When you attend college orientation, administrators, student leaders, and tour guides paint a vivid picture of your next four years. ‘The best time of your life,’ they’ll say. They’ll list hundreds of organizations you can join, lifelong friendships you’ll forge, and the endless lessons you’ll learn in high-level courses corresponding to your interests.
Briefly, they’ll mention the necessity of maintaining balance and taking care of your well-being.
Don’t join too many organizations.
Get 8 hours of sleep each night.
Keep your caffeine intake in check.
Be social, but not too social.
They’ll quickly stress that stress is simultaneously your enemy and friend. It can motivate you to accomplish tasks, but stress can also lead to anxiety when not properly monitored.
I’m now a few months into my last year of school, and I already feel the metaphorical scale tilted toward unhealthiness. Extracurriculars, going out with friends and getting little sleep equate to lack of focus and time to complete assignments to my satisfaction, which leads to guilt over failure to achieve the perfect, coveted A.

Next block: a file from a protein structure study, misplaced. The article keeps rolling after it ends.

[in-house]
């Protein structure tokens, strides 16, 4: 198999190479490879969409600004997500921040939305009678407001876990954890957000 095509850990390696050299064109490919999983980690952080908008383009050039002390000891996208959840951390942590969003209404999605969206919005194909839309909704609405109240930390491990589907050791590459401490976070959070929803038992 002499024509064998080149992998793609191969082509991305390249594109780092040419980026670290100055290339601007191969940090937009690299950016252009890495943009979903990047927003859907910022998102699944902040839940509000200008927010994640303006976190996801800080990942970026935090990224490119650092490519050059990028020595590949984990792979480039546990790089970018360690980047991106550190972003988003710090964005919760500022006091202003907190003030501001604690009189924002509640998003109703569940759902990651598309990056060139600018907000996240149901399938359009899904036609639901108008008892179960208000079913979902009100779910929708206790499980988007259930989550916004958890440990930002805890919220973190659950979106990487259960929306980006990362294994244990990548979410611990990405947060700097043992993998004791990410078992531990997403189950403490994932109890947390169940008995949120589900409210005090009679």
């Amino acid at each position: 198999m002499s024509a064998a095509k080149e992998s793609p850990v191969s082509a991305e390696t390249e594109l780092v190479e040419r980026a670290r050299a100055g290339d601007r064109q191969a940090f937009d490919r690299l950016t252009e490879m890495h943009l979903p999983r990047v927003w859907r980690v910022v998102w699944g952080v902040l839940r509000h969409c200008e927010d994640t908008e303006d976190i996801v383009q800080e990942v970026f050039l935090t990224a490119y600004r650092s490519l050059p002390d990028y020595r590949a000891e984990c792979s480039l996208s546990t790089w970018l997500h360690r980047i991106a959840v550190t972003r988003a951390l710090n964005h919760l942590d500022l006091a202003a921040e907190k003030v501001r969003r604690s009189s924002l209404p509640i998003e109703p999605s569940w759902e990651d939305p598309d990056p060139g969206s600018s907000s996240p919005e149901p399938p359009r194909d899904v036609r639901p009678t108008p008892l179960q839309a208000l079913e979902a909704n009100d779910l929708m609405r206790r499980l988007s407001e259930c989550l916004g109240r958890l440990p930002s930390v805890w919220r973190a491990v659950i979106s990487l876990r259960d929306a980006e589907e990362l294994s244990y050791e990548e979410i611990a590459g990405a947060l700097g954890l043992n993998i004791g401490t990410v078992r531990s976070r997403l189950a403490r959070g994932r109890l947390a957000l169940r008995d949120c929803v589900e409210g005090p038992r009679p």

It doesn’t help that I attend an extremely competitive university. For the past few years I’ve been at my school, I’ve frequently questioned why I’m here. There are so many other students who do so much more—students who are leaders of multiple organizations, have part-time jobs or internships and still maintain adequate or high GPAs.
This pressure to keep pushing oneself can lead to unhealthy habits. The other day, for example, my friend heard a student say she had 8 cups of coffee that morning. A full pot of caffeine in one morning.
College is a microcosm and reflection of the fast-paced, unforgiving society in which we live. I’ll sleep when I’m dead, the saying goes.
Our society does not value self-care. Many have never even heard the term or concept. School comes first, work comes first, relationships come first, and you come second. I am beginning to realize, though, that taking care of myself needs to be a priority.
Self-care looks different for everyone. For me, it means listening to what my mind and body are communicating. If my eyes begin closing during class, if I’m so tired I can’t form coherent thoughts, if I’m feeling emotionally and physically drained, I now know I have to take a step back and take time for myself.
A night of Netflix, face masks, and tea. Meditation, yoga, or a phone call with my mom also centers me when everything seems out of control when there are too many points on my to-do list I can’t seem to cross off.
In a world that demands all of our emotional and mental energy, it’s easy to get burned out. If we don’t take care of ourselves, how can we expect ourselves to feel happy and whole? How can we put energy into other aspects and relationships in our lives if we feel so frequently drained?
The other day, I was venting to my friend about my stress level feeling out of control.
She looked at me straight in the eyes and said, “You can’t pour from an empty cup.”
Let’s make sure our cups are full.